Persistent Link:
http://hdl.handle.net/10150/202510
Title:
A Perspective on the Unique Psychological Function of Soul Belief
Author:
Weise, David
Issue Date:
2011
Publisher:
The University of Arizona.
Rights:
Copyright © is held by the author. Digital access to this material is made possible by the University Libraries, University of Arizona. Further transmission, reproduction or presentation (such as public display or performance) of protected items is prohibited except with permission of the author.
Abstract:
Surprisingly little experimental research has explored the psychological function of soul belief given its prevalence. As some have noted (e.g., Rank, 1930/1998), soul belief may have evolved to help individuals cope with existential concerns through promises of literal immortality. The research that has been conducted on the function of literal immortality shows that belief in an afterlife minimizes death-related concerns (Dechesne et al., 2003). I propose two separate hypotheses testing the psychological function of soul belief. Hypothesis 1 states that soul belief should minimize the threat of a death reminder (or mortality salience; MS); this hypothesis was supported in Study 1 where soul believers did not show an increase in death-thought accessibility (DTA) following MS, but low soul believers did show an increase. Hypothesis 2 states that soul belief should also offer protection from threats to symbolic immortality related to the prospect of the end-of-world. Studies 2, 3, 4, and 6 support the reasoning behind this hypothesis. However, Study 5 did not support Hypothesis 2. Considering the data that did support Hypothesis 2, soul believers showed less resistance to end-of-world arguments and also did not show an increase in DTA following such arguments; whereas, low soul believers respond to end-of-world arguments with more resistance and heightened DTA. The discussion focuses on interpretations of these findings and remaining questions.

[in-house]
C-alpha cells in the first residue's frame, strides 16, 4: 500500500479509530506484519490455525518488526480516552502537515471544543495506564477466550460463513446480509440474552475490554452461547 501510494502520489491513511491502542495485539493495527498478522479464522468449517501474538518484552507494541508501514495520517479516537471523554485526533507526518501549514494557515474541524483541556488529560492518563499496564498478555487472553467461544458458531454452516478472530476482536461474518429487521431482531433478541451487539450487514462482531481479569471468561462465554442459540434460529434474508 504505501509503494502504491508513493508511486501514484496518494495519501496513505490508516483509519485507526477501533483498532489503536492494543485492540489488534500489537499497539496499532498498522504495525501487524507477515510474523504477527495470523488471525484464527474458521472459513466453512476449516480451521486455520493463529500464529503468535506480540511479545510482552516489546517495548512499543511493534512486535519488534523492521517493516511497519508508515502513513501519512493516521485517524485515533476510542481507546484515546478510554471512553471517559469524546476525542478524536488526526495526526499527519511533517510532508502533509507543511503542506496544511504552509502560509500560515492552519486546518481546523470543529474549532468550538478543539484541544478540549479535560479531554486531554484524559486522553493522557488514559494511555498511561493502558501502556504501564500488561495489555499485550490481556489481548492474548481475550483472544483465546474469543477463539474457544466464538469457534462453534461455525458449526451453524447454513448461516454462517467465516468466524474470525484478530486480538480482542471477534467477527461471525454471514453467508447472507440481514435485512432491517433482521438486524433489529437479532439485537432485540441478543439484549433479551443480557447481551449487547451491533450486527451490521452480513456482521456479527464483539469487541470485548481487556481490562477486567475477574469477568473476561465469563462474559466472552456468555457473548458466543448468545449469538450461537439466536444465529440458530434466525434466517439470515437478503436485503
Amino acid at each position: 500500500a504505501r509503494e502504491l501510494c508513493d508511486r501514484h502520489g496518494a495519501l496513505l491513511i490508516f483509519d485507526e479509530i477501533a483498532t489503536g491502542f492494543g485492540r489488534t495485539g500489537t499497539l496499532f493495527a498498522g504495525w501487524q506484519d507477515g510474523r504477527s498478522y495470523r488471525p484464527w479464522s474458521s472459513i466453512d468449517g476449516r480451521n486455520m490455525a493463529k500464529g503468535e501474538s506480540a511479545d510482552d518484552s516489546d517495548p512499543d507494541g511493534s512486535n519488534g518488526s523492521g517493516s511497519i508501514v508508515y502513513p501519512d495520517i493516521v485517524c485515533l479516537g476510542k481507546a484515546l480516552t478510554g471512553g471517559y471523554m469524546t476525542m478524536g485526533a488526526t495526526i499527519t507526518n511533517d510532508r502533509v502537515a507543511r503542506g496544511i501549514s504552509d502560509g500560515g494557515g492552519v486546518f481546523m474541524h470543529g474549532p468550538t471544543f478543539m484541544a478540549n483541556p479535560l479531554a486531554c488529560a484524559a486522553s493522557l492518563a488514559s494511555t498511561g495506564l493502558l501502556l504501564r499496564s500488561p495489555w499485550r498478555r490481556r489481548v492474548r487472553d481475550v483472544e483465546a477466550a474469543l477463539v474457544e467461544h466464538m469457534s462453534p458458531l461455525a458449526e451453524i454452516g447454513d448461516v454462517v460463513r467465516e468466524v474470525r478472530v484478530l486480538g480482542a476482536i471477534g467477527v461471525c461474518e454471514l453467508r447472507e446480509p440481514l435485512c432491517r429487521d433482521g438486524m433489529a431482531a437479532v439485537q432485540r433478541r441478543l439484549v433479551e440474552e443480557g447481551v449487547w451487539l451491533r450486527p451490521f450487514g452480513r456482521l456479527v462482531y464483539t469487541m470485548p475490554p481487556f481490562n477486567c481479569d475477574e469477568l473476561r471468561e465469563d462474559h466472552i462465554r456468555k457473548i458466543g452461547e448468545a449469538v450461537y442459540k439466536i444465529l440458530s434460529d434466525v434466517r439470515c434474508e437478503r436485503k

Type:
text; Electronic Dissertation
Keywords:
Soul Belief; Terror management theory; Psychology; Immortality; Mortality
Degree Name:
Ph.D.
Degree Level:
doctoral
Degree Program:
Graduate College; Psychology
Degree Grantor:
University of Arizona
Advisor:
Greenberg, Jeff

Full metadata record

DC FieldValue Language
dc.language.isoenen_US
dc.titleA Perspective on the Unique Psychological Function of Soul Beliefen_US
dc.creatorWeise, Daviden_US
dc.contributor.authorWeise, Daviden_US
dc.date.issued2011-
dc.publisherThe University of Arizona.en_US
dc.rightsCopyright © is held by the author. Digital access to this material is made possible by the University Libraries, University of Arizona. Further transmission, reproduction or presentation (such as public display or performance) of protected items is prohibited except with permission of the author.en_US
dc.description.abstractSurprisingly little experimental research has explored the psychological function of soul belief given its prevalence. As some have noted (e.g., Rank, 1930/1998), soul belief may have evolved to help individuals cope with existential concerns through promises of literal immortality. The research that has been conducted on the function of literal immortality shows that belief in an afterlife minimizes death-related concerns (Dechesne et al., 2003). I propose two separate hypotheses testing the psychological function of soul belief. Hypothesis 1 states that soul belief should minimize the threat of a death reminder (or mortality salience; MS); this hypothesis was supported in Study 1 where soul believers did not show an increase in death-thought accessibility (DTA) following MS, but low soul believers did show an increase. Hypothesis 2 states that soul belief should also offer protection from threats to symbolic immortality related to the prospect of the end-of-world. Studies 2, 3, 4, and 6 support the reasoning behind this hypothesis. However, Study 5 did not support Hypothesis 2. Considering the data that did support Hypothesis 2, soul believers showed less resistance to end-of-world arguments and also did not show an increase in DTA following such arguments; whereas, low soul believers respond to end-of-world arguments with more resistance and heightened DTA. The discussion focuses on interpretations of these findings and remaining questions.en_US
dc.typetexten_US
dc.typeElectronic Dissertationen_US
dc.subjectSoul Beliefen_US
dc.subjectTerror management theoryen_US
dc.subjectPsychologyen_US
dc.subjectImmortalityen_US
dc.subjectMortalityen_US
thesis.degree.namePh.D.en_US
thesis.degree.leveldoctoralen_US
thesis.degree.disciplineGraduate Collegeen_US
thesis.degree.disciplinePsychologyen_US
thesis.degree.grantorUniversity of Arizonaen_US
dc.contributor.advisorGreenberg, Jeffen_US
dc.contributor.committeememberStone, Jeffen_US
dc.contributor.committeememberAllen, John J.B.en_US
dc.contributor.committeememberGreenberg, Jeffen_US
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